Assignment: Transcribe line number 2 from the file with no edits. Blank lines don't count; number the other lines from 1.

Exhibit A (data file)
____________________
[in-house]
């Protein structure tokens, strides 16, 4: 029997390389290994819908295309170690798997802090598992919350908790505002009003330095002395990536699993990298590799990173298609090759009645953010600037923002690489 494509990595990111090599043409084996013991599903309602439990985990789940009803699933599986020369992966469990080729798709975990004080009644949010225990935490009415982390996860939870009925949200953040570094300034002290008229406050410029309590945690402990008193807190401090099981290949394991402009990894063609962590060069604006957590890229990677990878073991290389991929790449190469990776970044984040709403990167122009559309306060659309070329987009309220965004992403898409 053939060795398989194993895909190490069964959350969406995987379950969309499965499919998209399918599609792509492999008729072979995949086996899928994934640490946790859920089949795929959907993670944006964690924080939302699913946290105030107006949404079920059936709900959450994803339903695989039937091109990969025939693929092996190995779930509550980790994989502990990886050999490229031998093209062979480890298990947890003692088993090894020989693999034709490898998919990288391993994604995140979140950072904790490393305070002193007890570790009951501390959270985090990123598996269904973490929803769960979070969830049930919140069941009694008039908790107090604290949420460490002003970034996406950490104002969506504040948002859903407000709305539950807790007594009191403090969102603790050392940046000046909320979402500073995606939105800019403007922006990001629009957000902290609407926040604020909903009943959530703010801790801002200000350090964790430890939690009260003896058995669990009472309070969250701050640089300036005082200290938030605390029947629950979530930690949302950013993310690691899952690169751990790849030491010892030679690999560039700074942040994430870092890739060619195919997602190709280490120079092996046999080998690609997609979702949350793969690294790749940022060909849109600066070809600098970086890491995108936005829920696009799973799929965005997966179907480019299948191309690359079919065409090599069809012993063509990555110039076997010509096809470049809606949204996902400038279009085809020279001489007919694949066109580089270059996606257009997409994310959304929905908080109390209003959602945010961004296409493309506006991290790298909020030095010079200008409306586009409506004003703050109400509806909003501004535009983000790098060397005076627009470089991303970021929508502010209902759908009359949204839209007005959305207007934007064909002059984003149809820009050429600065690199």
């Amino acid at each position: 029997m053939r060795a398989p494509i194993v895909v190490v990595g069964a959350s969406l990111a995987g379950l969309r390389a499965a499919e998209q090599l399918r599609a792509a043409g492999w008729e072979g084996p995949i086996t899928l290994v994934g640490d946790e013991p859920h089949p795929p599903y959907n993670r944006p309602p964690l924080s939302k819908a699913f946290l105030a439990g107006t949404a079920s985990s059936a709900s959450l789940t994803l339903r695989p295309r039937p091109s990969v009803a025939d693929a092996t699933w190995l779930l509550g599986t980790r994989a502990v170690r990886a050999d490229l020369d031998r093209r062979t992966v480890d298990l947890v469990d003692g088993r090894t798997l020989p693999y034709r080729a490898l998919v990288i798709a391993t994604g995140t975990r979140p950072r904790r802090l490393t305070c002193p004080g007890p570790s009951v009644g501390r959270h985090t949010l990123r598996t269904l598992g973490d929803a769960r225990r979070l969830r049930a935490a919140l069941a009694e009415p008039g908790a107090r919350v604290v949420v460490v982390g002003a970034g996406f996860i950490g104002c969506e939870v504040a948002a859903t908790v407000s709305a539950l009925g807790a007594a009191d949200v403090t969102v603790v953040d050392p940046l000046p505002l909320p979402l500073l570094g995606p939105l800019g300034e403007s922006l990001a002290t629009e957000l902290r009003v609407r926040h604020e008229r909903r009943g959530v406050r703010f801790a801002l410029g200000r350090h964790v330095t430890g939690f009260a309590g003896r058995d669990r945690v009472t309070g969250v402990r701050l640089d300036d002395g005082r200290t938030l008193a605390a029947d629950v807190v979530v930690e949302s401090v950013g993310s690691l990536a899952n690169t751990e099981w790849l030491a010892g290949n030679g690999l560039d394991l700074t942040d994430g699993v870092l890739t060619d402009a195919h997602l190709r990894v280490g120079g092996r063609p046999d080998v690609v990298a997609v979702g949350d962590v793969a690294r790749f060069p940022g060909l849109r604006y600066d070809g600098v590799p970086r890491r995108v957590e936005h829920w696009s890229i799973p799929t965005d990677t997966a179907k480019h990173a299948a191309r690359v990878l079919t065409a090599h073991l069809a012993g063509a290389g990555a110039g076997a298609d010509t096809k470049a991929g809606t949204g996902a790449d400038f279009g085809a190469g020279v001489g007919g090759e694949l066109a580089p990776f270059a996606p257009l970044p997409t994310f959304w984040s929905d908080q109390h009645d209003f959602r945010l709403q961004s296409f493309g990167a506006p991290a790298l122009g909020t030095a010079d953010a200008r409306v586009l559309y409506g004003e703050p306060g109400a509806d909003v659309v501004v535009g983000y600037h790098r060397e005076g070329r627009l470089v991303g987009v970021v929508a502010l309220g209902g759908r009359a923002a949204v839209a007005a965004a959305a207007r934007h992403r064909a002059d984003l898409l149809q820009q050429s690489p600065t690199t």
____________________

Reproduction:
């Protein structure tokens, strides 16, 4: 029997390389290994819908295309170690798997802090598992919350908790505002009003330095002395990536699993990298590799990173298609090759009645953010600037923002690489 494509990595990111090599043409084996013991599903309602439990985990789940009803699933599986020369992966469990080729798709975990004080009644949010225990935490009415982390996860939870009925949200953040570094300034002290008229406050410029309590945690402990008193807190401090099981290949394991402009990894063609962590060069604006957590890229990677990878073991290389991929790449190469990776970044984040709403990167122009559309306060659309070329987009309220965004992403898409 053939060795398989194993895909190490069964959350969406995987379950969309499965499919998209399918599609792509492999008729072979995949086996899928994934640490946790859920089949795929959907993670944006964690924080939302699913946290105030107006949404079920059936709900959450994803339903695989039937091109990969025939693929092996190995779930509550980790994989502990990886050999490229031998093209062979480890298990947890003692088993090894020989693999034709490898998919990288391993994604995140979140950072904790490393305070002193007890570790009951501390959270985090990123598996269904973490929803769960979070969830049930919140069941009694008039908790107090604290949420460490002003970034996406950490104002969506504040948002859903407000709305539950807790007594009191403090969102603790050392940046000046909320979402500073995606939105800019403007922006990001629009957000902290609407926040604020909903009943959530703010801790801002200000350090964790430890939690009260003896058995669990009472309070969250701050640089300036005082200290938030605390029947629950979530930690949302950013993310690691899952690169751990790849030491010892030679690999560039700074942040994430870092890739060619195919997602190709280490120079092996046999080998690609997609979702949350793969690294790749940022060909849109600066070809600098970086890491995108936005829920696009799973799929965005997966179907480019299948191309690359079919065409090599069809012993063509990555110039076997010509096809470049809606949204996902400038279009085809020279001489007919694949066109580089270059996606257009997409994310959304929905908080109390209003959602945010961004296409493309506006991290790298909020030095010079200008409306586009409506004003703050109400509806909003501004535009983000790098060397005076627009470089991303970021929508502010209902759908009359949204839209007005959305207007934007064909002059984003149809820009050429600065690199």